I joined the W3C staff in 1997 as a technical writer. My first assignment was to work on the W3C Process Document, which describes how W3C turns ideas into standards. My understanding of what happened before I arrived is that W3C Members had begun in 1996 to demand a more formal description of how the organization would work. A committee was formed to draw up the document. I began to edit it mid-1997, and, we adopted the first Process Document for W3C on 11 November 1999.

The principles that we would later formalize with our peers as OpenStand Principles were apparent even in our first process document. Here are a few examples:

  • Consensus: Declared “Integral to the W3C process” right from the start.
  • Transparency: The process required public versions of documents at least every three months. This requirement was put in place because in the early days many W3C Working Groups did not conduct their discussions on public mailing lists. Today groups conduct their technical discussions in public.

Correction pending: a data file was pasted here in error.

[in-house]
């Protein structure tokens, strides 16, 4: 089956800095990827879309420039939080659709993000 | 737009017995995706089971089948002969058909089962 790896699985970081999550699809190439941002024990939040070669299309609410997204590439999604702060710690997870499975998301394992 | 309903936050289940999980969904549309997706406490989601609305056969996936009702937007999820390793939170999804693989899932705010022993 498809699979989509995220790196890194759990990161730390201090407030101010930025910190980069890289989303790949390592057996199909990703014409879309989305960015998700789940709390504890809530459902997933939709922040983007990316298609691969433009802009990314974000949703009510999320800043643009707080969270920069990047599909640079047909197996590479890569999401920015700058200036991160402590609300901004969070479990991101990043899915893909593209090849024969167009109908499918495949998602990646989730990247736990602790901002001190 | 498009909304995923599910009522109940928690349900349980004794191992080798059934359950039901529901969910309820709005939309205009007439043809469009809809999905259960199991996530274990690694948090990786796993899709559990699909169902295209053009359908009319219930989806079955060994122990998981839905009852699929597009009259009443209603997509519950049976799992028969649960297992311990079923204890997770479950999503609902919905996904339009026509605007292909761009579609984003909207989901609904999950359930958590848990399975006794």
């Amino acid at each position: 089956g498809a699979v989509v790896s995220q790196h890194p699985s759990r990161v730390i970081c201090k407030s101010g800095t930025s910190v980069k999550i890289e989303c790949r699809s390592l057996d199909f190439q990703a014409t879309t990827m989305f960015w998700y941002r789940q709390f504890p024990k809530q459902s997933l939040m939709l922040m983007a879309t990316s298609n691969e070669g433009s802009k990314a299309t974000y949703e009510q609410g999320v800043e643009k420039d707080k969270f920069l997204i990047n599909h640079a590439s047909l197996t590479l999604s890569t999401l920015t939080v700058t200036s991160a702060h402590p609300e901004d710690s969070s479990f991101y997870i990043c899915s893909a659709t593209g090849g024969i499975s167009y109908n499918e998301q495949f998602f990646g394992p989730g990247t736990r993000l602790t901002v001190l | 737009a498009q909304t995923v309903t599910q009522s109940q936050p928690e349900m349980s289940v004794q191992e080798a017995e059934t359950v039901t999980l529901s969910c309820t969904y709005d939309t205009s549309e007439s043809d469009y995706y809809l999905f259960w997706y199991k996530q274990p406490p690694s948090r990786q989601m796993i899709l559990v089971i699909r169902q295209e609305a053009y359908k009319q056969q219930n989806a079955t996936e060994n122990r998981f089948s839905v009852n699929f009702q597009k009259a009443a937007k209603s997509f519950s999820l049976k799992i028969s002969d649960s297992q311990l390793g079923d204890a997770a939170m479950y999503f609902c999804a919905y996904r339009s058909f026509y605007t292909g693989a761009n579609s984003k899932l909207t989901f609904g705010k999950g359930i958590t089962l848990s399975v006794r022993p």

• Availability: All formal publications from draft to standard have always been publicly available at no cost.

I remained editor through the 2005 revision, which remained the operative W3C process for 9 years until we (finally!) replaced it in August 2014.

The Process Document is an important manifestation of our organizational vision. For 20 years, W3C has sought to create an environment where competitors collaborate with respect and due process. We have stumbled at times, but as a result have become more transparent, inclusive, and effective, essentially growing into the OpenStand principles (see our 2012 self-evaluation). We are actively expanding and evolving today, keeping OpenStand principles in mind as we go, as CEO Jeff Jaffe did this week in a blog post, Decision by consensus or by informed editor; which is better?

We will mark W3C’s 20th anniversary on 29 October with a Symposium and Gala Dinner in Santa Clara, California. Please join us as we discuss the future of the organization, as well as the future of the Web.




This blog post was written by Ian Jacobs. He is the Head of W3C Marketing and Communications. He has a background in software engineering, spent 7 years writing Web standards at W3C, and has been in his current role for 10 years.